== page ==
Solidarity versus ambition

Last weekend (most) of Russia's best known democrats met in Khimki, not far from Moscow, to inaugurate a new political movement. Solidarity, named for the Polish trade union credited with a key role in bringing about the end of communism in Europe, is an alliance of liberal parties devoted to the not uncontroversial end of "dismantling the Putin regime."

Russia's Democrats - like the nationalists and communists - are doing their level best to make political hay out of the current economic downturn. For all opposition groups, regardless of orientation, economic hard times represent an opportunity. For the Democrats of Solidarity, whose stated aim is not the promotion of any one political principle, other than "the restoration of political competition," the incumbent government's woes are perhaps most pleasing; though they might do well to worry about who might win the political competition that the crisis may open up.

Especially since the democrats themselves are a fractious bunch - at least as fractious as the Nationalists of the far right - and are unlikely to field a united front that could make much gain in elections. The groups gathered in Khimki included Gary Kasparov's United Civil Front, former Deputy Prime Minister Boris Nemtsov and renegades from the now defunct Union of Right Forces (SPS) and Yabloko. Former Prime Minister Mikhail Kasyanov, who has been a prominent ally of Kasparov's in the past, was conspicuously absent. And there were reportedly disagreements amongst the delegates about whether cooperation should be allowed with left wing opposition groups (Kasparov is reportedly open to cooperation with anyone opposed to the Kremlin. Valeria Novodvorskaya, a noted anti-communist liberal politician and the leader of the Democratic Union party, is resolutely opposed to any collaboration with the left).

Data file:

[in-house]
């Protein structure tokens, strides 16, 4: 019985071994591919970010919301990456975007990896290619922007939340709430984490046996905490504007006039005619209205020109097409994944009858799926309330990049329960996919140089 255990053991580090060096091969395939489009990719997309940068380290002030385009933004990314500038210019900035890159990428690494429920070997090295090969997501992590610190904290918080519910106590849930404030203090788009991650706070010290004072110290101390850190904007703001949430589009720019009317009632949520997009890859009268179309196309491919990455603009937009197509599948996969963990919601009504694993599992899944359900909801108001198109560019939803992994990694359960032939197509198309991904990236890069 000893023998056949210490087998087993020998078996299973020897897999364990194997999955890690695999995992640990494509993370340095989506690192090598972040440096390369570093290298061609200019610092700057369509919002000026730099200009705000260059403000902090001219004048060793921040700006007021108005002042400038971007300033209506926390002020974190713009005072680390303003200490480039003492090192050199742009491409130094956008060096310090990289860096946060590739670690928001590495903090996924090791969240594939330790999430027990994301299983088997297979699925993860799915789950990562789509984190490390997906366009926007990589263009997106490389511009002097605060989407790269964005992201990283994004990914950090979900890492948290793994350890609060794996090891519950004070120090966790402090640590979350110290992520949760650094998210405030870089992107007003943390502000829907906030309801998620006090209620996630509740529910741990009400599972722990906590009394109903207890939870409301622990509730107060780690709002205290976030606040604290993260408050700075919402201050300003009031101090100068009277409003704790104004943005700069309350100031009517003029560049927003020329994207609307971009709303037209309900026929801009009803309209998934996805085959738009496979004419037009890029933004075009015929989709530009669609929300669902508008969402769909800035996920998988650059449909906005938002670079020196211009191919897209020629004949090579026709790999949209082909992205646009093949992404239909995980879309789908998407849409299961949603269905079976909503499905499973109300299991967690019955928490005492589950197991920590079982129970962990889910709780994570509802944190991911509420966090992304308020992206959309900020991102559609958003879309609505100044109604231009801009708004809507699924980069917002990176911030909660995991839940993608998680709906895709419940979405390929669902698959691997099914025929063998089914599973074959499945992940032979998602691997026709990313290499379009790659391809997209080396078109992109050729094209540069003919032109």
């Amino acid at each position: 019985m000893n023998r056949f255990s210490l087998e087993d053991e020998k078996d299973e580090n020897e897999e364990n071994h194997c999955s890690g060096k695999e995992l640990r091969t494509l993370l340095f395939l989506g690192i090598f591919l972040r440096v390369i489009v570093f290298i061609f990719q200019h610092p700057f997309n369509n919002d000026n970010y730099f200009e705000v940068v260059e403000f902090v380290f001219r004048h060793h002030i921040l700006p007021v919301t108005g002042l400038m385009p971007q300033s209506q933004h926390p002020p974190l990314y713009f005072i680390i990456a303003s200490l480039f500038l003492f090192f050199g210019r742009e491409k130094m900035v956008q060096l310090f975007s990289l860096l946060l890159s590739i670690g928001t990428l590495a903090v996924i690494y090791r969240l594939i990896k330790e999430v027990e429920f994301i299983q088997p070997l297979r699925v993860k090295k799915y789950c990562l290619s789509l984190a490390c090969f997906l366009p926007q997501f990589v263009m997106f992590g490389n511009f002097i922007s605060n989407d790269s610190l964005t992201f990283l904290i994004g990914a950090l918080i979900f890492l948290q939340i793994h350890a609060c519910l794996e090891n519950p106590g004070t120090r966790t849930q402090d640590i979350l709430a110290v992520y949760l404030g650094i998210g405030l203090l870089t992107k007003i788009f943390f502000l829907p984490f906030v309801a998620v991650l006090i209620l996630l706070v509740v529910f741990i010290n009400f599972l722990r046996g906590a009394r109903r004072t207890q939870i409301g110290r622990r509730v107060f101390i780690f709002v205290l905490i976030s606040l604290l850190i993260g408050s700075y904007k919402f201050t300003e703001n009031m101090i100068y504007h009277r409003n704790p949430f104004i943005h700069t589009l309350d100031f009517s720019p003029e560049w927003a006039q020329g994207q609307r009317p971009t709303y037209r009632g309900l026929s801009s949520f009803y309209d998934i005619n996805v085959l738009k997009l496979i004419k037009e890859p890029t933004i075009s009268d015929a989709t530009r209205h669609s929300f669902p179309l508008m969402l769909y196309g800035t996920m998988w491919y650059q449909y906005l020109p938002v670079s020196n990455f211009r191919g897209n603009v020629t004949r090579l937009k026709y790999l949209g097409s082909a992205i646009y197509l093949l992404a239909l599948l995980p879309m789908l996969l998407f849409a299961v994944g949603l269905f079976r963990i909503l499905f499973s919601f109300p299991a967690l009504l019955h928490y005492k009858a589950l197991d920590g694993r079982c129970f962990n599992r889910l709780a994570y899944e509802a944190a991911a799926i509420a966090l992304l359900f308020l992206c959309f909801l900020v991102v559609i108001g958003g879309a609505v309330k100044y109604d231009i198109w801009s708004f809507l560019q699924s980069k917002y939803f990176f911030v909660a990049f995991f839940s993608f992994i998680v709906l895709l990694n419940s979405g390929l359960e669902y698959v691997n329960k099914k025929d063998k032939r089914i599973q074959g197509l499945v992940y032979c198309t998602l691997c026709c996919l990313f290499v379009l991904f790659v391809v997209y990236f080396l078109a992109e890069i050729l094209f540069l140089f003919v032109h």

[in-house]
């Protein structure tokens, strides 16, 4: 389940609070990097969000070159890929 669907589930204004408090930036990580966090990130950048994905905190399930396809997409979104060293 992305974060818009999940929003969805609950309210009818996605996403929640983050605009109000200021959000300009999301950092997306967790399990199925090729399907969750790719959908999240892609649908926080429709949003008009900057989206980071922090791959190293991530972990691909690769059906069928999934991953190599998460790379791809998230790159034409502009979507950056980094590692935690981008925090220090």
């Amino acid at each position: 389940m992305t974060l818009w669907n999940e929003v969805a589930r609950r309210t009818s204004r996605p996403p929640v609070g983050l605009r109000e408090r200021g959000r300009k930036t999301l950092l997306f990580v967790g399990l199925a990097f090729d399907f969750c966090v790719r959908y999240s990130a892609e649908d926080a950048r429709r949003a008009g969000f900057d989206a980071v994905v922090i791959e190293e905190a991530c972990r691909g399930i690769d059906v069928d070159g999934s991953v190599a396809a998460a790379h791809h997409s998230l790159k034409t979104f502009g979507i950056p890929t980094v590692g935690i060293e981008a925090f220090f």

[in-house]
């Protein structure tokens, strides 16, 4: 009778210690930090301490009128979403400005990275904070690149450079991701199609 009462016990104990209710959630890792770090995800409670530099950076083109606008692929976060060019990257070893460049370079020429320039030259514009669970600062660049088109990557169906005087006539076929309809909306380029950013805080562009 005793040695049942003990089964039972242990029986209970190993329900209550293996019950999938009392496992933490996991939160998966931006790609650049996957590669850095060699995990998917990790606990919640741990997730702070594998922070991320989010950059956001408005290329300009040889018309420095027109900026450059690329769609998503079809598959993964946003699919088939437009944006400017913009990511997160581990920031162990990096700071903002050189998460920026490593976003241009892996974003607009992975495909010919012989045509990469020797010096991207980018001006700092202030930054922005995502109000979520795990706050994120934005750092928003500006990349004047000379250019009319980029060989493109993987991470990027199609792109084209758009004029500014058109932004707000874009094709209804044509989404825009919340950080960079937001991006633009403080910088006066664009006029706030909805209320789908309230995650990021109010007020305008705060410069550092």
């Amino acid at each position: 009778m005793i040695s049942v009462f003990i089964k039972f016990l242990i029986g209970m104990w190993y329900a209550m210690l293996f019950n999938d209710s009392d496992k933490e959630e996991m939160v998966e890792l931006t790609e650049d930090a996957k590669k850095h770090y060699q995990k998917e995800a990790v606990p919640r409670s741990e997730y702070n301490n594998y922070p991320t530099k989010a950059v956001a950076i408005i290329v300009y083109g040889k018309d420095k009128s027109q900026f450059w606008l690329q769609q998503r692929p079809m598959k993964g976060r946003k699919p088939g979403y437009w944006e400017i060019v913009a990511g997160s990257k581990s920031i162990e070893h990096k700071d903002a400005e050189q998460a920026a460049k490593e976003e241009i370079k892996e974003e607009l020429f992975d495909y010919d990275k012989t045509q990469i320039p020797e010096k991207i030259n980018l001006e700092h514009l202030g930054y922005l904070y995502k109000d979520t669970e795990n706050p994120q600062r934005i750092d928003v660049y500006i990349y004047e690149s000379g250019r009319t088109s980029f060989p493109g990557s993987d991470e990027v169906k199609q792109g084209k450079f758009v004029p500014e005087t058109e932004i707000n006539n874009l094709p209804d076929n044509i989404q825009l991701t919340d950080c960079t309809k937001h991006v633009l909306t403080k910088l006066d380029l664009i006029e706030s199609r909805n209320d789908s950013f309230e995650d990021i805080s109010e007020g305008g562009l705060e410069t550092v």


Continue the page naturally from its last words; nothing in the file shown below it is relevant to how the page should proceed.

Dmitry Kataev, a former deputy of the Moscow City Council and the Moscow City Duma, who was at the meeting on Saturday, said that such differences are to be expected. "These are quite natural discussions. They are happening because there was a long history of antagonism between leftists and rightists in Russia, at a time when really, the country was ruled not by the right or the left, but by a bureaucracy."

Being candid about one's divisions is commendable, but it does not mean that they will go away, or will be any less detrimental. Nemtsov told a preliminary meeting in November that to avoid the bickering that has marred previous attempts to unite the democratic opposition, "we will not have leaders; we will have collective leadership." That is a laudable compromise, but it has been met with skepticism. The Kommersant daily reported Monday that there was a struggle between supporters of Kasparov and Nemtsov to secure the "informal leadership" of the group (Nemtsov's apparently have the upper hand). And it is unclear whether the alliance will last once elections come around, and the various leaders are tempted to compete against each other.